A recent study published in Nanotechnology shows that precise, top-down, fabrication techniques can be used to control surfaces and defects such that fundamental conductivity parameters can be extracted from 23 nm-wide NiSi nanowires. Si nanolines and test structures (see Figure) were fabricated on special silicon-on-insulator wafers using a combination of electron beam lithography and anisotropic wet etching techniques. Through careful alignment of the electron beam lithography with the silicon crystal axes, the walls of the nanolines consisted of {111} Si facets that were nearly atomically smooth. When Ni was deposited on the Si nanolines and reacted to form metallic NiSi, the smoothness was inherited by the NiSi. This made it possible to (i) separate surface scattering from other possible causes of resistivity and (ii) demonstrate that NiSi can continue to be a viable conductor for microelectronic devices having line widths down to 23 nm.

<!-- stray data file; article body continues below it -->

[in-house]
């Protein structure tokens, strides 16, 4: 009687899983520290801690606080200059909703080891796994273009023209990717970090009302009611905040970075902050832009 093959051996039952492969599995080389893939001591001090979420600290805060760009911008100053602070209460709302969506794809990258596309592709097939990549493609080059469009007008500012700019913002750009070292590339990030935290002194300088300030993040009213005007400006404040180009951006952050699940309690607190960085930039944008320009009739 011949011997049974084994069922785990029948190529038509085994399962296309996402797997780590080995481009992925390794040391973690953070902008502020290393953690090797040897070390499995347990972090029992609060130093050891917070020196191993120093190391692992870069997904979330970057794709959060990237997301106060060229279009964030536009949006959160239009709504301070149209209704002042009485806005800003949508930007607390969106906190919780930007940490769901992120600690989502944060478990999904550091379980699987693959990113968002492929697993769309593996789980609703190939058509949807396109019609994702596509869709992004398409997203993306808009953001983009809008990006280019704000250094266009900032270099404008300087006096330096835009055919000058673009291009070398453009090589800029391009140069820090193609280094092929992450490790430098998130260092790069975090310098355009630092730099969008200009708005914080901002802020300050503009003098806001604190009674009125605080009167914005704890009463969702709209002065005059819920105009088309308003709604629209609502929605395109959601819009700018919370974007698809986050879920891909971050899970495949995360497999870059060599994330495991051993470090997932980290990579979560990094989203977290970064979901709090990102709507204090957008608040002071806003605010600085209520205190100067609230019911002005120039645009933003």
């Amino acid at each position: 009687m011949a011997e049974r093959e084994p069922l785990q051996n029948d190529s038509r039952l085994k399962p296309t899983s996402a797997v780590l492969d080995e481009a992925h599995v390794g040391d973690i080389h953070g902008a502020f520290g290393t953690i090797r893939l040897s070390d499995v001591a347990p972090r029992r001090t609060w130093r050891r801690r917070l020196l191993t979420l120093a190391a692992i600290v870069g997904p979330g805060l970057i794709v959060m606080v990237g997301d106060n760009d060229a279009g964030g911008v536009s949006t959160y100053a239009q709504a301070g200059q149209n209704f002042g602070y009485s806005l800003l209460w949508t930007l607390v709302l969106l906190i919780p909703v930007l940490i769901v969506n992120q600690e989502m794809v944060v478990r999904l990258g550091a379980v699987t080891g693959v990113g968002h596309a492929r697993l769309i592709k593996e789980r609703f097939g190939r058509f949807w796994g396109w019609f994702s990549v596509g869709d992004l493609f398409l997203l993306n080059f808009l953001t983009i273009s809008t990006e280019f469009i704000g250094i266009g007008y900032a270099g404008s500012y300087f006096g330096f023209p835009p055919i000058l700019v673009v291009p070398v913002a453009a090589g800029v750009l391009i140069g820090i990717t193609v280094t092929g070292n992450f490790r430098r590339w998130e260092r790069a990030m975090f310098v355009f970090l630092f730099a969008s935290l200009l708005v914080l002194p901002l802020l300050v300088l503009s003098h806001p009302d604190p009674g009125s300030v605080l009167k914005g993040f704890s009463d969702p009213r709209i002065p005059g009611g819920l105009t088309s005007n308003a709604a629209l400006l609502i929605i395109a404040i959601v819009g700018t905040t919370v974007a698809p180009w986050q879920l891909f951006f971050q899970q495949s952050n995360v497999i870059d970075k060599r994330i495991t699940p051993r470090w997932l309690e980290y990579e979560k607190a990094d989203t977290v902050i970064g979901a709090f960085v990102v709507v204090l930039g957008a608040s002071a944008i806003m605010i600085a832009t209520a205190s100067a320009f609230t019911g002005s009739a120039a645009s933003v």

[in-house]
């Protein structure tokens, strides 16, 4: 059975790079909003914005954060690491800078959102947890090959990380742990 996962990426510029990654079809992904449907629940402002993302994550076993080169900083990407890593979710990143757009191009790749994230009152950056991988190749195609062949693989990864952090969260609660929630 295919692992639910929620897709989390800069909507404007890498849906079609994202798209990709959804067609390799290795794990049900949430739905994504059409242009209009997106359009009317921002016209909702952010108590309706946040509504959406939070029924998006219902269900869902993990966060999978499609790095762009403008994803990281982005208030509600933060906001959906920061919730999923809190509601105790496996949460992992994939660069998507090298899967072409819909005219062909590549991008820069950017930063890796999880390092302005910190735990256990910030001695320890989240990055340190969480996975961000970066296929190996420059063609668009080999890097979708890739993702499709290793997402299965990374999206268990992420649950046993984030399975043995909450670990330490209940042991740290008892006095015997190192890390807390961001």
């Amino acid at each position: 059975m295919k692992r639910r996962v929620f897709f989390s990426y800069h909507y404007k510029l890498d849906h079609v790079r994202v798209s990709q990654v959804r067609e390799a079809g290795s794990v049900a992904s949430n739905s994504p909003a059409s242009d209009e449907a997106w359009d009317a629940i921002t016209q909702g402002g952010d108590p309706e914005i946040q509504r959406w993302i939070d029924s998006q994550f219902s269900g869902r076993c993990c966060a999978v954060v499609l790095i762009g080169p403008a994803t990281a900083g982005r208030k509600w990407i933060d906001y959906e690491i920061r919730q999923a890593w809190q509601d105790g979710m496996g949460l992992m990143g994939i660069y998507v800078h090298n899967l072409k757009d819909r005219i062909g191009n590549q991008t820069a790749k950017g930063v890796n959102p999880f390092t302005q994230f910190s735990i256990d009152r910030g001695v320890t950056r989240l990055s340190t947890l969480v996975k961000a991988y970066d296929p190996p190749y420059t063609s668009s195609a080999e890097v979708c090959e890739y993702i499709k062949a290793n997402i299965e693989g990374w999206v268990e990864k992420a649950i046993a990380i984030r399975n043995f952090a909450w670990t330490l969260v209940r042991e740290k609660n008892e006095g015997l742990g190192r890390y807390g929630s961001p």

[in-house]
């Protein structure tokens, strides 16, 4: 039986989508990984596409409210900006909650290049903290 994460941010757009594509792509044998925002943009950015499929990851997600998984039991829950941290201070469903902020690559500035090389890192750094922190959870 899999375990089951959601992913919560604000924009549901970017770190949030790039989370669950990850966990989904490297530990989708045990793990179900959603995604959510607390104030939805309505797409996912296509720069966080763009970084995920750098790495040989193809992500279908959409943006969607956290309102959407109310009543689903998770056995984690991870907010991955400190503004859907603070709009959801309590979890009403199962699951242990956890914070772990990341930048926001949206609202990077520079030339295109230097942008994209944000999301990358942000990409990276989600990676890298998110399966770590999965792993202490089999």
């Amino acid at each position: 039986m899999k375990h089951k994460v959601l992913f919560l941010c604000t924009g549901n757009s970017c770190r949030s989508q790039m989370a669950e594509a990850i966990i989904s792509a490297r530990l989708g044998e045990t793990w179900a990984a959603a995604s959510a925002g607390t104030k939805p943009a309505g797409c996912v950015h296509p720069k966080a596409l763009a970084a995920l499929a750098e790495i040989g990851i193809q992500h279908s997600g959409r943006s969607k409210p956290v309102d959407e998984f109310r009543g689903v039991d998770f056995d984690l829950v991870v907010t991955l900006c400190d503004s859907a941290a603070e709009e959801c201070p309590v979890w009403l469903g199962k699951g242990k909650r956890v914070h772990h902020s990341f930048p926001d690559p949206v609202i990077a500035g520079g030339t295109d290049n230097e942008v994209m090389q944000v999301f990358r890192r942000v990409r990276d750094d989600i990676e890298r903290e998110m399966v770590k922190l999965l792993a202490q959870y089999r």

The experimental data derived from this study consisted of the resistances of the ultra-smooth nanolines, as measured down to cryogenic temperatures, coupled with a complete microscopic characterization of the nanolines and test structures. In ensemble, these results enabled the researchers to deduce the mean free paths for thermal, defect and surface scattering, and to work out the specularity parameter for sidewall scattering. The high value (0.7) of the specularity parameter confirmed that the NiSi sidewalls were, indeed, much smoother than conventional Cu interconnect sidewalls for which roughness-induced diffuse scattering reduces the specularity parameter almost to zero. This work demonstrates that precisely prepared experimental specimens subjected to careful measurements can produce good quantitative measurements even at the nanometer scale.